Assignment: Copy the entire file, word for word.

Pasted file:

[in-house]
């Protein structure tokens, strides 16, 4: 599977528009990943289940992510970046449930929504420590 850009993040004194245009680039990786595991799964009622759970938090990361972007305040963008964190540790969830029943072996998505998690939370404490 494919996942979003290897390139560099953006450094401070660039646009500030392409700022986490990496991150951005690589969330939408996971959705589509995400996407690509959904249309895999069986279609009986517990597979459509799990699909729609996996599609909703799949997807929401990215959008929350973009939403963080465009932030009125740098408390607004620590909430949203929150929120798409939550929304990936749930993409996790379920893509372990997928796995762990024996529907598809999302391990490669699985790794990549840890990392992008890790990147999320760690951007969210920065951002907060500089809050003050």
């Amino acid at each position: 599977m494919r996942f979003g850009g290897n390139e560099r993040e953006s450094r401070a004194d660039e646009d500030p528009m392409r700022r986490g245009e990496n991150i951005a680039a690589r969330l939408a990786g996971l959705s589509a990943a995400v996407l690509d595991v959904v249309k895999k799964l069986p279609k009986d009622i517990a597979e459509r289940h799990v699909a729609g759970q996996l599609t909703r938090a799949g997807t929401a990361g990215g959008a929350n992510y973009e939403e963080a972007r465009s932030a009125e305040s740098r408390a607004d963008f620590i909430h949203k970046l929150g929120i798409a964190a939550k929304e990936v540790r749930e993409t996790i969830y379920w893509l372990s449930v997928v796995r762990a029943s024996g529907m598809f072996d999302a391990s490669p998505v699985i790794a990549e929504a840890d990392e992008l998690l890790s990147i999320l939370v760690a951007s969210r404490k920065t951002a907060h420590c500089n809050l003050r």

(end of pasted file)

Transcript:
[in-house]
């Protein structure tokens, strides 16, 4: 599977528009990943289940992510970046449930929504420590 850009993040004194245009680039990786595991799964009622759970938090990361972007305040963008964190540790969830029943072996998505998690939370404490 494919996942979003290897390139560099953006450094401070660039646009500030392409700022986490990496991150951005690589969330939408996971959705589509995400996407690509959904249309895999069986279609009986517990597979459509799990699909729609996996599609909703799949997807929401990215959008929350973009939403963080465009932030009125740098408390607004620590909430949203929150929120798409939550929304990936749930993409996790379920893509372990997928796995762990024996529907598809999302391990490669699985790794990549840890990392992008890790990147999320760690951007969210920065951002907060500089809050003050």
């Amino acid at each position: 599977m494919r996942f979003g850009g290897n390139e560099r993040e953006s450094r401070a004194d660039e646009d500030p528009m392409r700022r986490g245009e990496n991150i951005a680039a690589r969330l939408a990786g996971l959705s589509a990943a995400v996407l690509d595991v959904v249309k895999k799964l069986p279609k009986d009622i517990a597979e459509r289940h799990v699909a729609g759970q996996l599609t909703r938090a799949g997807t929401a990361g990215g959008a929350n992510y973009e939403e963080a972007r465009s932030a009125e305040s740098r408390a607004d963008f620590i909430h949203k970046l929150g929120i798409a964190a939550k929304e990936v540790r749930e993409t996790i969830y379920w893509l372990s449930v997928v796995r762990a029943s024996g529907m598809f072996d999302a391990s490669p998505v699985i790794a990549e929504a840890d990392e992008l998690l890790s990147i999320l939370v760690a951007s969210r404490k920065t951002a907060h420590c500089n809050l003050r």